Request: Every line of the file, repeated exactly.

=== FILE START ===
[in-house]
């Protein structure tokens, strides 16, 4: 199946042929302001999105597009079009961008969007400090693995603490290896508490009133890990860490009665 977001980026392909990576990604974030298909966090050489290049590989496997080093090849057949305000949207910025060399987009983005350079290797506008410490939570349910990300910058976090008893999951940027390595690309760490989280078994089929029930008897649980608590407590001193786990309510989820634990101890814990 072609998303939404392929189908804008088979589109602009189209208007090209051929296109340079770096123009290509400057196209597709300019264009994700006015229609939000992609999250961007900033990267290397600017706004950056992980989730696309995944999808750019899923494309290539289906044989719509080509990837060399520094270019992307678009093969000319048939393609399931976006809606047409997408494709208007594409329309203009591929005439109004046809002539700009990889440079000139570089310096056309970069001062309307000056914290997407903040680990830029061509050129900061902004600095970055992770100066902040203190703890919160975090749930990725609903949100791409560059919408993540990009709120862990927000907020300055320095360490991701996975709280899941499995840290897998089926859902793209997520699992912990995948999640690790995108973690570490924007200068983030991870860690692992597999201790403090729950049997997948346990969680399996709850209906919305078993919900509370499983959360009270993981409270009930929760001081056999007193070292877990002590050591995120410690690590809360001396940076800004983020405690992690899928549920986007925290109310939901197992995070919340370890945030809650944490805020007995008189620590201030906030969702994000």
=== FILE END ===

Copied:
[in-house]
């Protein structure tokens, strides 16, 4: 199946042929302001999105597009079009961008969007400090693995603490290896508490009133890990860490009665 977001980026392909990576990604974030298909966090050489290049590989496997080093090849057949305000949207910025060399987009983005350079290797506008410490939570349910990300910058976090008893999951940027390595690309760490989280078994089929029930008897649980608590407590001193786990309510989820634990101890814990 072609998303939404392929189908804008088979589109602009189209208007090209051929296109340079770096123009290509400057196209597709300019264009994700006015229609939000992609999250961007900033990267290397600017706004950056992980989730696309995944999808750019899923494309290539289906044989719509080509990837060399520094270019992307678009093969000319048939393609399931976006809606047409997408494709208007594409329309203009591929005439109004046809002539700009990889440079000139570089310096056309970069001062309307000056914290997407903040680990830029061509050129900061902004600095970055992770100066902040203190703890919160975090749930990725609903949100791409560059919408993540990009709120862990927000907020300055320095360490991701996975709280899941499995840290897998089926859902793209997520699992912990995948999640690790995108973690570490924007200068983030991870860690692992597999201790403090729950049997997948346990969680399996709850209906919305078993919900509370499983959360009270993981409270009930929760001081056999007193070292877990002590050591995120410690690590809360001396940076800004983020405690992690899928549920986007925290109310939901197992995070919340370890945030809650944490805020007995008189620590201030906030969702994000």